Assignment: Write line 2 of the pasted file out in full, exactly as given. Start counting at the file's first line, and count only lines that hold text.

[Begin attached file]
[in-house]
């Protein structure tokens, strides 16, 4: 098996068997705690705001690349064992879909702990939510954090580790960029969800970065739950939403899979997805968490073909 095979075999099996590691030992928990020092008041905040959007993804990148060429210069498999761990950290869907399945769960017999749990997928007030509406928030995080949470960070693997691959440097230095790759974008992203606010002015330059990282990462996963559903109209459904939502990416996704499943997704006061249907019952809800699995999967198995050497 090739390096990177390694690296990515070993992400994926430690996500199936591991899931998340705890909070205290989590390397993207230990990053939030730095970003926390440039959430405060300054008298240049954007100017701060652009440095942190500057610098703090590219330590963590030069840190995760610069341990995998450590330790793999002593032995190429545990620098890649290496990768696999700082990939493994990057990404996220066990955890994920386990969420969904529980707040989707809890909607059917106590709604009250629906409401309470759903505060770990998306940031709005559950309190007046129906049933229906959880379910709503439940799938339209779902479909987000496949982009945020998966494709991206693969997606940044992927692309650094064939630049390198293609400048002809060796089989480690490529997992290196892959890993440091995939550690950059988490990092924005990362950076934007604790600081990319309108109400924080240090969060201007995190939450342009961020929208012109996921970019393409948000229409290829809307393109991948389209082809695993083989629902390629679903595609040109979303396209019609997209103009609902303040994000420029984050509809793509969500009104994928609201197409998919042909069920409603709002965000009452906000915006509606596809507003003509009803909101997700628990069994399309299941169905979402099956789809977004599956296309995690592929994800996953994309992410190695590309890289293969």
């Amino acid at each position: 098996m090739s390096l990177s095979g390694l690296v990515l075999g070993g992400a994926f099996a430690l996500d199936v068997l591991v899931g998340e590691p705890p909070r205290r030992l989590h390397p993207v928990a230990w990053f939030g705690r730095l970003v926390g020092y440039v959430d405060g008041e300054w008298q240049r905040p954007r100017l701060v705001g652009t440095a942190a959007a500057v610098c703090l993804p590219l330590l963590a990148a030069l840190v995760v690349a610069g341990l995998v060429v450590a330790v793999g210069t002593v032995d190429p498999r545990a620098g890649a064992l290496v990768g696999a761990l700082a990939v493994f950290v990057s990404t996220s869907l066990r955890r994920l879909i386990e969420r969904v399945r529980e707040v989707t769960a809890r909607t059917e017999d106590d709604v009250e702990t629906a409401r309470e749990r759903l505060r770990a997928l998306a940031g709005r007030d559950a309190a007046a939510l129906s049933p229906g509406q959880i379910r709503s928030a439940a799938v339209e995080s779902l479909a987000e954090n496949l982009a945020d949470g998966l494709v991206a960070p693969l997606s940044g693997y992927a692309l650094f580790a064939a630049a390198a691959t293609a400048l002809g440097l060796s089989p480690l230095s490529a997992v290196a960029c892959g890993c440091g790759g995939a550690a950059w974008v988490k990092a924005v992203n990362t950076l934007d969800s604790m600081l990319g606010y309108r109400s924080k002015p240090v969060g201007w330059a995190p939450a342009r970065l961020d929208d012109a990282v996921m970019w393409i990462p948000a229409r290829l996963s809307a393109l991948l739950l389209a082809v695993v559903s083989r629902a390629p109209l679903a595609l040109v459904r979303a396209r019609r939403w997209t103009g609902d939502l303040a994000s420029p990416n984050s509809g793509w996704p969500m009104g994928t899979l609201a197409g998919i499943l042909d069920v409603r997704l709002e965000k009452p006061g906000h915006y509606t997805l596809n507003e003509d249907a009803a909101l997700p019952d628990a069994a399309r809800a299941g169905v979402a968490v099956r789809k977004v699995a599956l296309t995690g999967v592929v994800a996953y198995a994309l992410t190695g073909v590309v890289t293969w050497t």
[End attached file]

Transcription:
């Protein structure tokens, strides 16, 4: 098996068997705690705001690349064992879909702990939510954090580790960029969800970065739950939403899979997805968490073909 095979075999099996590691030992928990020092008041905040959007993804990148060429210069498999761990950290869907399945769960017999749990997928007030509406928030995080949470960070693997691959440097230095790759974008992203606010002015330059990282990462996963559903109209459904939502990416996704499943997704006061249907019952809800699995999967198995050497 090739390096990177390694690296990515070993992400994926430690996500199936591991899931998340705890909070205290989590390397993207230990990053939030730095970003926390440039959430405060300054008298240049954007100017701060652009440095942190500057610098703090590219330590963590030069840190995760610069341990995998450590330790793999002593032995190429545990620098890649290496990768696999700082990939493994990057990404996220066990955890994920386990969420969904529980707040989707809890909607059917106590709604009250629906409401309470759903505060770990998306940031709005559950309190007046129906049933229906959880379910709503439940799938339209779902479909987000496949982009945020998966494709991206693969997606940044992927692309650094064939630049390198293609400048002809060796089989480690490529997992290196892959890993440091995939550690950059988490990092924005990362950076934007604790600081990319309108109400924080240090969060201007995190939450342009961020929208012109996921970019393409948000229409290829809307393109991948389209082809695993083989629902390629679903595609040109979303396209019609997209103009609902303040994000420029984050509809793509969500009104994928609201197409998919042909069920409603709002965000009452906000915006509606596809507003003509009803909101997700628990069994399309299941169905979402099956789809977004599956296309995690592929994800996953994309992410190695590309890289293969």